World Cup Trends

Posted on June 17, 2010


The first round of games is over so I thought I would write about some defensive trends I have noticed at this World Cup. This analysis is based on my own statistics and I welcome any corrections. As usual, I focus only on the defensive side of things.

Excellent team defense – The weaker teams have chosen to concede possession, defend deep and stay compact, perhaps learning a thing or two from Inter Milan this year. There have been master classes in pressure-cover-balance from the North Korean’s, the Swiss, the Ivory Coast and to a lesser extent Paraguay and the Denmark. The obvious way to break down these narrow defenses is to stretch the play and attack down the flanks, something Brazil and Holland were eventually able to do. The media love to hype games as “attacking player 1 vs defensive player 1” but this has not been the case at this World Cup. There is now a clear recognition that defending is the whole team’s responsibility and its very rare to see a player exposed in a one on one situation. The level of defensive organization seen at this tournament is amazing given how little time an international manager spends with his players. Of course these performances have been under-appreciated and are seen as a failing on the attacking team’s part. If the weaker team played a more open style, they would get destroyed and be criticized for it (e.g. Australia).

Poor defending of set pieces.- Of the 22 goals scored in the first round, 8 have come from set pieces. None of these have been direct free-kicks so the blame should go to the defensive organization at set pieces. Players have switched off at crucial moments and blown their marking assignments. Some teams look like they have not practiced set piece defending at all, with the guilty parties including Nigeria, South Africa, Paraguay and Italy. Honduras are also terrible at defending set pieces and should have been punished by Chile. Given how tight most games have been, expect set pieces to continue to be a big source of goals. The teams that continue to work on their set piece routines are set to benefit.

Good defending of transitions- In the opening round only 2 goals have come from transitions(Tshabalala against Mexico and Park against Greece). The danger of transitions has been identified and most teams keep 4 players behind the ball at all times to prevent the counter-attack. These same teams also play on the counter- attack themselves so when two such teams come up against each other, the game will obviously be very tight and low scoring. As teams become more desperate in the later stages, look for the games to open up more as players push forward in search of goals.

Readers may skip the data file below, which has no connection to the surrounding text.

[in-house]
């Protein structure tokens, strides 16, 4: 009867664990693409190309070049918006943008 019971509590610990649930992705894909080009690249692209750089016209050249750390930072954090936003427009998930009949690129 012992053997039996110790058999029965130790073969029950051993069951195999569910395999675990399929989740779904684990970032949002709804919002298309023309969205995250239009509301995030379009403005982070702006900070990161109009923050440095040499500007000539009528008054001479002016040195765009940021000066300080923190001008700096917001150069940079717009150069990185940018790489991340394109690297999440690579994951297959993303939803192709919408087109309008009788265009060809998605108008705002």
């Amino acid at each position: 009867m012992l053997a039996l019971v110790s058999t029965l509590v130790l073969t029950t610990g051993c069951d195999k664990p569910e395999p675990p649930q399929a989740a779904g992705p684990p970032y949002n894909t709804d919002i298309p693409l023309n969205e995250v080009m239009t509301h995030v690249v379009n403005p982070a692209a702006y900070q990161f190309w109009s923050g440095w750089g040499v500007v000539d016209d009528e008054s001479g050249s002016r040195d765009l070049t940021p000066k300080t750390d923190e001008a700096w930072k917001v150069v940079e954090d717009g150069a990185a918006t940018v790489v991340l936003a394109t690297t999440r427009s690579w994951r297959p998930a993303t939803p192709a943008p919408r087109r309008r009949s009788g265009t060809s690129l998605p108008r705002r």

Dodgy Keepers – There have been attempts to blame the poor goalkeeping displays on the new ball but the blame should be going to the poor technique and positioning of the goalkeepers. A team with a poor goalkeeper tends to defend badly because their lack of confidence in the keeper causes the defense to over-react to basic situations. It could be that the tight nature of games leads to the goalkeepers losing concentration but that should never be an excuse. The dodgy goalkeeping is a contributing factor to the poor defending of set pieces. The good managers should pick up on the weaknesses of these keepers and exploit them for all they are worth.

Attacking fullbacks– Against teams defending deep and narrow, the attacking team’s fullbacks are likely to see a lot of the ball. The team that uses it fullbacks well (e.g. Brazil, Chile, Germany) will have a good chance of breaking down these defenses. The runs of the fullback are very difficult to track and they can also deliver crosses from deep to exploit defenses that are poor in the air. These fullbacks are only confident of going forward if they have good cover behind them, something England is finding out with the absence of Gareth Barry. So against ultra-defensive opponents, the team that manages to release its fullbacks will have the best chance of success.

Posted in: Trends